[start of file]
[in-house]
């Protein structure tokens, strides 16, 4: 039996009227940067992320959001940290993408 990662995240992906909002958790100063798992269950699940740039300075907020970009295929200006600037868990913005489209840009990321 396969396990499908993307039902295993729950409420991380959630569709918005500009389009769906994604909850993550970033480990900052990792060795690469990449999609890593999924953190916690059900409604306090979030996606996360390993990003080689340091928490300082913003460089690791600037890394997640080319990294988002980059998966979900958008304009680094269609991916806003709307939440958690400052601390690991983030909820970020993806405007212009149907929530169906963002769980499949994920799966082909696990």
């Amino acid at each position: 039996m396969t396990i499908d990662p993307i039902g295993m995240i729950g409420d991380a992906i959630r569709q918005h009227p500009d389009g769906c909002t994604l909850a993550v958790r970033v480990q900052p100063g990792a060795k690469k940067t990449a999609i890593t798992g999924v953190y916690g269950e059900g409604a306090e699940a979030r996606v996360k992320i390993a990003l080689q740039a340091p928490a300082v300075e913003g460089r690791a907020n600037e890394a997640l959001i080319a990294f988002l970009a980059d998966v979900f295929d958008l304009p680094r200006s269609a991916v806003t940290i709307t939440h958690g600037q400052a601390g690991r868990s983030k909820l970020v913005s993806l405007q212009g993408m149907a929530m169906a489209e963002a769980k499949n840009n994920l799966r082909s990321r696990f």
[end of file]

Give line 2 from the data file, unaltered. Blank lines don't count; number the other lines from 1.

């Protein structure tokens, strides 16, 4: 039996009227940067992320959001940290993408 990662995240992906909002958790100063798992269950699940740039300075907020970009295929200006600037868990913005489209840009990321 396969396990499908993307039902295993729950409420991380959630569709918005500009389009769906994604909850993550970033480990900052990792060795690469990449999609890593999924953190916690059900409604306090979030996606996360390993990003080689340091928490300082913003460089690791600037890394997640080319990294988002980059998966979900958008304009680094269609991916806003709307939440958690400052601390690991983030909820970020993806405007212009149907929530169906963002769980499949994920799966082909696990």